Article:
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What to Do if You Think You Have the Flu

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January 22, 2020

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Flu season is in full swing, and viral infections are spreading. What should you do if you think you have influenza? These tips can help, from knowing when to see a doctor to staying home from work or school.

When to Seek Care for Possible Influenza

Many people get infections in the wintertime, which can make it hard to decide when to seek care for suspected influenza.

When You May Not Need to Seek Care for Influenza

For an otherwise healthy adult with mild fever and generalized aches and pains, if you don't feel short of breath and don't feel like you need to seek care, you can usually simply stay home and avoid being in the community so as to avoid spreading the virus.

When You May Need to Seek Care Influenza

The following groups should consider being evaluated by a healthcare provider if you think they may have the flu, as early treatment is usually the most effective:

  • Adults who feel very sick or who are short of breath
  • Children
  • Adults over 65
  • People with chronic medical conditions (chronic kidney disease, liver disease, diabetes, obesity and others)

When to Seek Emergency Care for Influenza

Sometimes influenza symptoms come on very quickly. If you have high fevers, are feeling short of breath, or have a chronic medical condition, you may want to be seen at an urgent care or emergency department, especially if it's over a weekend or after clinic hours.

The influenza virus can put you at risk for getting a bacterial pneumonia. In this situation, you may start to feel better for a few days after initially feeling sick, then suddenly feel much worse. This downturn may be a sign of a bacterial infection that may need antibiotics, and being urgently evaluated would be advised. Otherwise, as long as you are gradually improving over the course of time (approximately one week), urgent evaluation is generally not needed.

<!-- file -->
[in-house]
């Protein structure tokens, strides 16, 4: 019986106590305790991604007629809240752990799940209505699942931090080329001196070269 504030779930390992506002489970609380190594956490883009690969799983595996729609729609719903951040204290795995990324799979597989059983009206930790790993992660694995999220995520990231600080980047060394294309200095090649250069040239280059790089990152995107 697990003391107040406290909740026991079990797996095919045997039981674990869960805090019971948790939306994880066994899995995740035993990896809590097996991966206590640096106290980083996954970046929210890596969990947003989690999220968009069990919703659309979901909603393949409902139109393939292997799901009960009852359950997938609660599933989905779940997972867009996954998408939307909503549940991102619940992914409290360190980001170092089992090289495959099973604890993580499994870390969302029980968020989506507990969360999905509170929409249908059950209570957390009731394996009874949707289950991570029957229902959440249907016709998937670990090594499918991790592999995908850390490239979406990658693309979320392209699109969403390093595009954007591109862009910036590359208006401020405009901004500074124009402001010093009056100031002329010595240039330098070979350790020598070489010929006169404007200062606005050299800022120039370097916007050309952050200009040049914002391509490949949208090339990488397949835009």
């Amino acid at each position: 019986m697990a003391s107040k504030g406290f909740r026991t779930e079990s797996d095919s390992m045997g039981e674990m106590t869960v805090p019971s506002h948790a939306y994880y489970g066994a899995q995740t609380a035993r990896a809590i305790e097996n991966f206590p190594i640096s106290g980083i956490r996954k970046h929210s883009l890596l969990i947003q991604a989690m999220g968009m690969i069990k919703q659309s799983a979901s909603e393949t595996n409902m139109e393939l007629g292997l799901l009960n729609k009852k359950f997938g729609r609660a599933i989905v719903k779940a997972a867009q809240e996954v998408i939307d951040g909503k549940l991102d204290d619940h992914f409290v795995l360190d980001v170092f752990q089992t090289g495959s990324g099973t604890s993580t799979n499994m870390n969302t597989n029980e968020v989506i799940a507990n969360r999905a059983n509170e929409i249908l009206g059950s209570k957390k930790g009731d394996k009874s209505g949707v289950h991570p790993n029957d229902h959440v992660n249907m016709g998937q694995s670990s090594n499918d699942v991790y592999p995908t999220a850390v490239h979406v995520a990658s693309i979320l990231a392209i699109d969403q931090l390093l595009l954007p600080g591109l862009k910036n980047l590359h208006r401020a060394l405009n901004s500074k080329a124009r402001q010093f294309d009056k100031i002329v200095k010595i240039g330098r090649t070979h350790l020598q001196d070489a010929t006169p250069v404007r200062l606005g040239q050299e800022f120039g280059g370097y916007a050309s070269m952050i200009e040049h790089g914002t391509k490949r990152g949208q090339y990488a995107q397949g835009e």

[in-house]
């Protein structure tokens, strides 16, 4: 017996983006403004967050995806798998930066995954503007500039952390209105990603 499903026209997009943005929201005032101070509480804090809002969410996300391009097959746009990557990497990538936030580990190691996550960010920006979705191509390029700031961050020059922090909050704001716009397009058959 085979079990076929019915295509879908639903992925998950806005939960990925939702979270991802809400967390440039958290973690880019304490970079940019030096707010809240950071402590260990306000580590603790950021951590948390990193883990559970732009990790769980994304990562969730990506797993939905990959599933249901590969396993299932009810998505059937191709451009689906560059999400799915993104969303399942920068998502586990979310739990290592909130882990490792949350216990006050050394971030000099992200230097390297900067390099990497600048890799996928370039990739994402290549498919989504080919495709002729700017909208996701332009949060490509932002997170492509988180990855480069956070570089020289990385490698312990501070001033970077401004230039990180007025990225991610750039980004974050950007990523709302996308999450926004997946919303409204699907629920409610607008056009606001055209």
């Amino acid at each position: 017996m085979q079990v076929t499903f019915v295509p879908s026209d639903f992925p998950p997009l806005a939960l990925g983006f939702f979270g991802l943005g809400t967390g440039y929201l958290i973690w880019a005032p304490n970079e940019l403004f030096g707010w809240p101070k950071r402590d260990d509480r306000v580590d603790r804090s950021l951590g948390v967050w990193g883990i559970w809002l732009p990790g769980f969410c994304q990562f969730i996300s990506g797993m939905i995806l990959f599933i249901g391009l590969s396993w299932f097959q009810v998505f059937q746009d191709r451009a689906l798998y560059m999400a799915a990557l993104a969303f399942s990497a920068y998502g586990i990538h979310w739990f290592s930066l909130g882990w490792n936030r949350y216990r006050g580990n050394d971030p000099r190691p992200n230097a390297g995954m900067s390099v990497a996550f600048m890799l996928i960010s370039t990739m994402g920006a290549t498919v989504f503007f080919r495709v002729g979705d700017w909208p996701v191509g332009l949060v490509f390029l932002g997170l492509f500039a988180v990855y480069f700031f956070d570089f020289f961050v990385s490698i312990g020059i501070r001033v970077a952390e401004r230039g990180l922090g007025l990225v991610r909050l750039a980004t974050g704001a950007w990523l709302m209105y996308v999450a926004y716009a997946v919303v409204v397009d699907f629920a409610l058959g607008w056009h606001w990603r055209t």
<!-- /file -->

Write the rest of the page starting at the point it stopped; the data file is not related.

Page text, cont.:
Treatments for the Flu

There are a number of treatments available for influenza. One of the most common is Tamiflu. Treatment is generally recommended for people if they have been sick for less than 48 hours. After that period, the benefit of influenza antivirus medicine starts to decrease because your body is already doing some of the work on its own.

Depending on how sick a person is or their underlying health issues, there still may be some benefit to treatment even if it's been more than 48 hours. Talk with your doctor about the right treatment options for you.

How Long Should I Stay Home if I Have the Flu?

Knowing how long to stay home from school or work if you have the flu can be difficult. If you have documented influenza, the CDC recommends that you stay home for seven days from the onset of the illness or until 24 hours after your fever has ended, whichever one is longer.

The reason for this recommendation is to prevent contagiousness and spreading the illness to other people. Employers and schools should also be aware of these recommendations for the good of their employees and students.

What to Do if a Family Member Gets the Flu

Viruses move about the home and in families. Here's what you can do to protect yourself from getting sick if a family member or someone in your household gets the flu.

Get a Flu Vaccine

It's not too late to be vaccinated! People can become contagious up to 24 hours before showing symptoms of the flu, so the best way to prevent getting is to be vaccinated. Click here to see options for getting your flu shot.

Use Good Hygiene

Viral particles from surfaces into our body, so thoroughly wash your hands with soap and water, sanitize surfaces, and avoid touching your face.

Talk with Your Doctor if You Have a Medical Condition

People with certain medical conditions such as immune problems should consider talking with their doctor if a family member gets the flu. You may benefit from getting preventative anti-flu medications.

 

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